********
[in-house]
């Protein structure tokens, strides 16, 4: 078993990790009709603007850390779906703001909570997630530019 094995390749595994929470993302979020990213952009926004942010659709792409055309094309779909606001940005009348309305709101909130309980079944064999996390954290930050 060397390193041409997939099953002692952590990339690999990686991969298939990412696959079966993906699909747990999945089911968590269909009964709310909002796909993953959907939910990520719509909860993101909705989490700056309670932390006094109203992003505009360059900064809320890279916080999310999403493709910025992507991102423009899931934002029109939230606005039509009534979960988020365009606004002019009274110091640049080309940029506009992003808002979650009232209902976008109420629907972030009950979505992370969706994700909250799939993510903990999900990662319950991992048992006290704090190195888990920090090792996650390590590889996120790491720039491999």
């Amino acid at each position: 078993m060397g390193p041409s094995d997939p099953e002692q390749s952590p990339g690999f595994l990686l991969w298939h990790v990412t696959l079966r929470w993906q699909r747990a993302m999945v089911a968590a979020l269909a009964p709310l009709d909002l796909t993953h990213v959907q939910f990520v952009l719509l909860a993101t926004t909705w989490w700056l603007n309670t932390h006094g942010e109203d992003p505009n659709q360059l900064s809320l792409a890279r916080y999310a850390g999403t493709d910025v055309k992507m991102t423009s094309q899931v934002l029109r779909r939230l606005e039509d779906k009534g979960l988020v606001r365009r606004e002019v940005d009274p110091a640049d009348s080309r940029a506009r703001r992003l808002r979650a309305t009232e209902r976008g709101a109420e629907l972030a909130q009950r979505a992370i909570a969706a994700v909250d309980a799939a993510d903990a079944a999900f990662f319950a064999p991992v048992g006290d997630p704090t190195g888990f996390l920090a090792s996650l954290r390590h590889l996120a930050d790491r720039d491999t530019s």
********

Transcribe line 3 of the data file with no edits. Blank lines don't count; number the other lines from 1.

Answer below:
């Amino acid at each position: 078993m060397g390193p041409s094995d997939p099953e002692q390749s952590p990339g690999f595994l990686l991969w298939h990790v990412t696959l079966r929470w993906q699909r747990a993302m999945v089911a968590a979020l269909a009964p709310l009709d909002l796909t993953h990213v959907q939910f990520v952009l719509l909860a993101t926004t909705w989490w700056l603007n309670t932390h006094g942010e109203d992003p505009n659709q360059l900064s809320l792409a890279r916080y999310a850390g999403t493709d910025v055309k992507m991102t423009s094309q899931v934002l029109r779909r939230l606005e039509d779906k009534g979960l988020v606001r365009r606004e002019v940005d009274p110091a640049d009348s080309r940029a506009r703001r992003l808002r979650a309305t009232e209902r976008g709101a109420e629907l972030a909130q009950r979505a992370i909570a969706a994700v909250d309980a799939a993510d903990a079944a999900f990662f319950a064999p991992v048992g006290d997630p704090t190195g888990f996390l920090a090792s996650l954290r390590h590889l996120a930050d790491r720039d491999t530019s």